“Judaism As Art”

or, There and Back Again Without Leaving

(BECAUSE OF WORDPRESS, I’M REPUBLISHING this 2002 piece — it works better as a “post” than as a “page” — and although my kippa-wearing has become a bit less pronounced of late it still reflects my approach to finding a place in Judaism. If you’re not hot for apologetics or manifesti, you have my permission to read something else.)

Despite that I’ve worn a yarmulke most of the time since 2000, I don’t define myself as Orthodox. Or Reform. Or, for that matter, as Conservative, Reconstructionist, Renewal or otherwise adjectivally Jewish.

I’m just a reg’lar ol’ Jew who’s intensely curious about all forms ‘n’ norms of Jewish practice and wants to experience them from the inside. Those who live Torah because they believe it’s something God (or G-d, or Gd, or [my fave] G?d) wants should live and be well. I’m not smart enough to know what God wants, so my Torah is an ongoing answer to the question: “How did this hang together for so many thousands of years?” To paraphrase Rabbi Mordechai Kaplan, I don’t want my Judaism to be a funeral for my parent’s religion.

I was initially nervous about adopting the kippah, although most people seem neither to care nor to notice. But wearing a yarmulke in public is like having a Jewish lighthouse on my head, and has led to numberless interesting encounters (and so far, only one real hassle). I’ve discussed Torah with an Aramaic-speaking Iraqi Christian who runs the local 7-11, compared halal to kashrut with an Arab fellow-patron of my favorite bakery, and reassured a nervous professed Catholic that, although the wind hasn’t yet removed it, a nest-building blackbird once almost did.

Then there’s the Jewish response.

Mostly it’s one of a dozen variations on “Go Team!” But there’s a small subset who seem to think it “a little too Jewish.” I’ve had people apologize to me for their perceived lack of observance, browbeat me for “making the rest of us look bad,” or argue that tefillin today means Ghawdknowswhat tomorrow. One guy even chided me for believing in medievalist blather. (To be fair, I like medievalist blather — as well as all types of folklore, astronomy, geology, archaeology, anthropology, science fiction and fantasy.)

It’s just plain weird sometimes. But, fortunately or unfortunately, I don’t seem to be alone.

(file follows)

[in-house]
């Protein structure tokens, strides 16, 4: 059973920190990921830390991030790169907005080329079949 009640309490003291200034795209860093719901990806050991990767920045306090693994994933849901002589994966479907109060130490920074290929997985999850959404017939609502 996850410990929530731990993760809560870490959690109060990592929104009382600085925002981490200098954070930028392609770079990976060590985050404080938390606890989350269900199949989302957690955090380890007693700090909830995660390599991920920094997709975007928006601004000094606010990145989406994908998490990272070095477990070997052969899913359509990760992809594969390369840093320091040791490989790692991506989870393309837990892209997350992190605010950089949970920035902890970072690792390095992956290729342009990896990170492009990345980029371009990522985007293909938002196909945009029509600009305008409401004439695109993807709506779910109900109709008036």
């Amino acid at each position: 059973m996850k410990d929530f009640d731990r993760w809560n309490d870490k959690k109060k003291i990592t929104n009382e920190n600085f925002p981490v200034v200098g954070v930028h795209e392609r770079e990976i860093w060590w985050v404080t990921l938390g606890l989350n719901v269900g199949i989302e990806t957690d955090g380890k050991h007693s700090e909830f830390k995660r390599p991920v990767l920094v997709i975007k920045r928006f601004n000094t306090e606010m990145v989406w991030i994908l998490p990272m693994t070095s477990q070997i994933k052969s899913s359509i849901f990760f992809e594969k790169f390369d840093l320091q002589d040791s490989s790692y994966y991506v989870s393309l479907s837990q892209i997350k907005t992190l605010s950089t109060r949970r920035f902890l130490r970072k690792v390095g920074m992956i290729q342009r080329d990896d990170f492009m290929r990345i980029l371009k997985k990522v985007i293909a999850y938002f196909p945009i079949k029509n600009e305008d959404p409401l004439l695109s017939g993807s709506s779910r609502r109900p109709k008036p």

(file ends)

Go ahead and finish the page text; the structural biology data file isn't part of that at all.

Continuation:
Like many Jews of my age and experience, I abandoned my natal faith shortly after Bar Mitzvah in 1975. I was thoroughly convinced (as only a 13-year-old can be) that childish stories and intricate rule-sets were incompatible with a quest for Higher Truth, and through the next 22 years I wandered every path I could find: Zen, Wicca, Magick, Gnosticism and a dozen points in-between and beyond. All were beautiful, each taught me something useful, but none scratched my deepest and most primal curiosity-itch. (I was actually expelled from one informal Berkeley coven for my innocent but ceaseless questioning of their basic assumptions. Evidently, the right brain wasn’t supposed to know what the left was doing).

Thus, it was with a sort of painful comfort that I found myself re-embracing Judaism at 35, and realizing that, as with any time-fortified mythic structure, one doesn’t need to take it literally in order to take it seriously. I dug past the superficialities I had been raised with, and the more I dug the more I found to dig. And I’m still digging.

Many Jews I know want a Judaism that challenges us to live ethical lives, keeps us pointed to the Omnipresent Center, and offers a place in an ages-old chorus sung by people we know but have never met. And so, without fanfare or the yichus/baggage of a “movement,” we are rediscovering the ancient forms and making them fit like long-disused but hemmable garments.

“Isn’t it scary, trying on all this old stuff?” someone asks. “Won’t it look goofy?”

“These are our clothes,” someone else answers. “They belonged to our ancestors, and together, we’ll make a good fit for ourselves — even if we disagree about what they should look like. After all, disagreement is part of the process — questioning the tradition is the tradition — and besides, don’t we want our kids to wear them?”

Bottom line: “I don’t give a rip about how other people ‘do Jewish.’ What I give a rip about is having someone else to ‘do Jewish’ with.” Am Yirael chai — the Jews, they yet live — l’chaim!

Or, More Succinctly:


One Torah.
Last I checked, all the denominational flavors study the same text and pray the same formula first laid down 2,500 years ago. Only the interpretive assumptions (and seating/dining arrangements) differ. And isn’t that just like life in general?

No labels.
If you start with Torah, you get wholeness. If you start with “Reform,” “Conservative,” Orthodoxy,” et al, you get splinters. Splinters fester.

Na’aseh v’nishma.
What the Israelites told Moses after he offered them Torah (Exodus 24:7): “We’ll do and we’ll understand.” From a Western perspective, this sounds backwards. But from a practical perspective, it’s how we learn.


Copyright © 2002/5763
By Neal Ross Attinson

(See also Posse Commentatus for a view of Torah as fanac. For more on Jews and Judaism, see “Midrash Nachum”; for the religious life as lived, see the articles tagged “Being, Jewishly” and/or “There’s A God In My Soup”; for why I’m not a rabbi (something I once studied for), see “Why I’m Not A Rabbi.”)

1 comment for ““Judaism As Art”

  1. Alana
    2019.02.02 at 2152

    I’m not Jewish, nor much of a scholar of the ‘old testament’, so much of this is a mystery to me. i do feel really comfortable with the desire to question and question again. And I think that splinters are counter-productive when unity is what gets the work done.

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